FIG. 2 shows side view 26 of the part 20 aligned on the support structure 25 according to the present invention. The support fixtures 24 support the part 20 such that the support fixtures contact the bottom surfaces 26 of the part 20. The part 20 and the support structure 25 are then sintered. Sintering is typically accomplished at temperatures above ⅔ of the melting point of the material being sintered. During the sintering process, both the part and the support structure will undergo shrinkage and the support structure 25 and the part 20 will fuse together the surface contacts 26.
FIG. 3 shows a side view 27 of the part 20 and support structure 25 of FIG. 2 after sintering. The part 20 and support structure 25 shrink by approximately the same proportion since both are made of similar material. Therefore, the part 20 does not experience distorting forces while shrinking and the shape of the part 20 tends to be maintained during sintering.
Now referring to FIG. 4A, during sintering of the part 20 and the support structure 25 will be fused together. In order to free the sintered part 20, the support fixtures 24 are cut or broken away as shown as dotted lines 28. FIG. 4B shows the finished part 20 after the fixtures 24 and base 22 have been cut away.
In the most preferred embodiment of the invention, a green part, a base and support fixtures comprise a single piece of green material that forms a monolithic structure. The monolithic structure can be made using a variety of molding or casting techniques. Examples of processes which can be used to make the green mechanism include gelcasting, rapid prototyping techniques, Shape Deposition Manufacturing (SDM) and Mold Shape Deposition Manufacturing (Mold SDM). Mold SDM is the preferred method of making the monolithic structures. Reference can be made to copending patent application Ser. No. 60/061,616 filed Sep. 30, 1997, herein incorporated by reference, for information concerning Mold SDM. SDM is also quite suitable for making the green structures. Reference can be made to U.S. Pat. No. 5,301,415 concerning SDM. Gelcasting also has certain advantages. One of the advantages of gelcasting is that gelcasted green parts tend to shrink very isotropically during sintering. This minimizes warping which can be caused by anisotropic shrinking.
A significant advantage of making monolithic structures with a support structure incorporated is that it prevents the parts in a multiple part structure from touching and fusing together which usually renders the mechanism inoperable. Further, using this preferred embodiment of the invention does not require manual alignment of the individual parts or alignment of the parts on the support structure. This preferred embodiment is particularly useful for sintering complex structures with interlocking and movable interlocking parts that require astringent maintenance of part alignment during sintering. FIG. 5-11 will now be used to illustrate the particular advantages of the current invention for making sintered structures with interlocking parts.
FIG. 5 shows a perspective view 31 of a rotor 30 fabricated around a shaft 32, which can be made according to the present invention. The rotor 30 is free to rotate on the shaft 32. The rotor and shaft are both made of sintered material, and are separate pieces. The rotor 30 and the shaft 32 each are monolithic parts. In other words, neither the rotor nor shaft has been made by joining smaller parts.
FIG. 6 shows a cross-sectional side view 33 of the rotor 30 mounted on the shaft 32. The rotor 30 and shaft 32 are separate and interlocking pieces, which can not be separated. The structure in FIGS. 5 and 6 can be made by the method of the present invention as illustrated below.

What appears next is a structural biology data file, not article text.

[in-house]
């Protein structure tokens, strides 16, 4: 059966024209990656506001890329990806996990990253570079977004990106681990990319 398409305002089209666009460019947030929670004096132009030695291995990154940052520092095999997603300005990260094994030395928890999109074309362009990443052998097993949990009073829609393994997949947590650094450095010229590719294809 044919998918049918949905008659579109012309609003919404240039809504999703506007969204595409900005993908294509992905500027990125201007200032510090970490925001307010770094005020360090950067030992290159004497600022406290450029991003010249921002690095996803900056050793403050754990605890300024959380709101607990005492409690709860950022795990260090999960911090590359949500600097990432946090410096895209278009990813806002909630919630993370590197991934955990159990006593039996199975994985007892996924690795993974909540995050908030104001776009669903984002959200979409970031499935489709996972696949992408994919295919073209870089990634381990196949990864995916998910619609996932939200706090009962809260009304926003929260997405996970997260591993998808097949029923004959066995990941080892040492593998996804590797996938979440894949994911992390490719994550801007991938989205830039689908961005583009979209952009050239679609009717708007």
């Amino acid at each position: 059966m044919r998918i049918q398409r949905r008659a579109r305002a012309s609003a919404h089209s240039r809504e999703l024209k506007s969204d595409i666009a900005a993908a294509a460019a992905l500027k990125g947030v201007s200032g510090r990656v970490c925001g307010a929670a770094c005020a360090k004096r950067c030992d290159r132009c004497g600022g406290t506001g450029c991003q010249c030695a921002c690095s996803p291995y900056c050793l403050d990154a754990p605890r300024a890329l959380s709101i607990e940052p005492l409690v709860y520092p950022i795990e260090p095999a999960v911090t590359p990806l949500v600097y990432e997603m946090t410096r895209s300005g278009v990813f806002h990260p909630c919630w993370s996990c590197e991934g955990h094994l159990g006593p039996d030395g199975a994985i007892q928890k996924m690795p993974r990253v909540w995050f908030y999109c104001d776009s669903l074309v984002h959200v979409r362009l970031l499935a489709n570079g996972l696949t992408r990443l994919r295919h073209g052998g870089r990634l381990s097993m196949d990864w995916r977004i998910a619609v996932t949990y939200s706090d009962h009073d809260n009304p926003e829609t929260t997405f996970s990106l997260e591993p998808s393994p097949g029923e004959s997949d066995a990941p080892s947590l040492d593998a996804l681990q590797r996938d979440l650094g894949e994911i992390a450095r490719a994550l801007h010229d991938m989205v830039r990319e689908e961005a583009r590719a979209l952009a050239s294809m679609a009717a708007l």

Now referring to FIG. 7, the structure 35 has a rotor 30 and a shaft 32 attached to a base 42 by means of fixtures 44. The rotor 30, shaft 32, fixtures 44 and base 42 are all green and preferably are made of a single, monolithic piece of green sinterable material. The rotor 30 and shaft 32 do not touch. The fixtures 44 and base 42 hold the rotor and shaft 32 fixed with respect to one another, preventing the rotor and shaft from touching. When the mechanism of FIG. 7 is sintered, the rotor 30, shaft 32, fixtures 44, and base 42 all shrink at approximately the same rate and to the same degree, thereby maintaining the relative positions of the rotor 30 and shaft 32.
FIG. 8 shows the rotor/shaft structure 35 after sintering. The rotor 30 and shaft 32 are released from the fixtures 44 by cutting or breaking along the dotted lines 29. This renders the rotor and shaft as separate but interlocking pieces.
FIG. 9 shows cross-sectional view rotor and shaft structure 39 similar to that described above, but formed by methods described in the prior art. The structure has a rotor 45 and a shaft made by joining parts 40 and 41. A shaft formed by fusing individual parts 40 and 41 is not as strong as a monolithic shaft 32 shown in FIGS. 6-8. Sintered materials are weakened by inhomogeneities such as may be present at a boundary 42 between the top part 41 and the spool part 40. Also, inhomogeneities can cause the boundary 42 to be more susceptible to failure at high temperatures. Parts, such as 40 and 41 are often fused by melting glass at the boundary 42. The glass acts as an adhesive. The glass necessarily has a lower melting point than the parts being joined. This results in the fused part having a lower strength at elevated temperatures compared to a monolithic part. The parts 41, 40 cannot be fused while they are green because there is no known technique for joining green parts.
For very complex mechanisms, it may be difficult to cut away the support fixture since as parts of the mechanism are released they may move and interfere with subsequent fixture removal steps. Also, for delicate parts the act of cutting the fixtures may damage the part if the part has to bear the cutting forces. To avoid these kinds of problems, the sintered mechanism can be embedded in a temporary support material such as wax. FIG. 10 shows a side view 41 of the sintered rotor/shaft mechanism shown in FIG. 8 which has not been released from the fixture supports 44 or the base 42. In this particular embodiment of the invention the structure is embedded in wax 54 prior to the step of releasing the parts from the fixtures 44. The wax 54 holds the shaft 32 in place until all the fixtures 44 and the base 42 are cut away. Then, the wax is removed by melting or with a solvent. Alternatively, jigs or clamps are used to hold parts in place until the fixtures are cut away.
FIG. 11 shows side view 60 of an alternative embodiment of the present invention in which the base 62 has a base side-wall 66 for supporting a complex mechanism. The monolithic structure has vertical fixture 64 similar to those previously described and also fixtures 64B that extend horizontally from the side-wall 66.
It will be clear to one skilled in the art that the above embodiment may be altered in many ways without departing from the scope of the invention. Accordingly, the scope of the invention should be determined by the following claims and their legal equivalents.